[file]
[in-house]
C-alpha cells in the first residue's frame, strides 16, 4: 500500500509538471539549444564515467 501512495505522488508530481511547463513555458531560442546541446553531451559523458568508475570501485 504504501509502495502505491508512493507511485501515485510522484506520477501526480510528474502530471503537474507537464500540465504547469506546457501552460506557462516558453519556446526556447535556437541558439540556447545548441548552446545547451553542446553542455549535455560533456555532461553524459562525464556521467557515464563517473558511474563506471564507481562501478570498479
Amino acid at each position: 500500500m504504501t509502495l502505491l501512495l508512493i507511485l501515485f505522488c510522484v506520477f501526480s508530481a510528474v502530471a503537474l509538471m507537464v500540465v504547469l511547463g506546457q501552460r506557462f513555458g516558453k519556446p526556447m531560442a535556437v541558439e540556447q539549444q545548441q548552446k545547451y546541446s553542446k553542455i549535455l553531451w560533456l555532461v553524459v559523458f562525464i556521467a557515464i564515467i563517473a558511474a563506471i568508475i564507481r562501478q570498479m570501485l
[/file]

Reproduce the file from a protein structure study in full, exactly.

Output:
[in-house]
C-alpha cells in the first residue's frame, strides 16, 4: 500500500509538471539549444564515467 501512495505522488508530481511547463513555458531560442546541446553531451559523458568508475570501485 504504501509502495502505491508512493507511485501515485510522484506520477501526480510528474502530471503537474507537464500540465504547469506546457501552460506557462516558453519556446526556447535556437541558439540556447545548441548552446545547451553542446553542455549535455560533456555532461553524459562525464556521467557515464563517473558511474563506471564507481562501478570498479
Amino acid at each position: 500500500m504504501t509502495l502505491l501512495l508512493i507511485l501515485f505522488c510522484v506520477f501526480s508530481a510528474v502530471a503537474l509538471m507537464v500540465v504547469l511547463g506546457q501552460r506557462f513555458g516558453k519556446p526556447m531560442a535556437v541558439e540556447q539549444q545548441q548552446k545547451y546541446s553542446k553542455i549535455l553531451w560533456l555532461v553524459v559523458f562525464i556521467a557515464i564515467i563517473a558511474a563506471i568508475i564507481r562501478q570498479m570501485l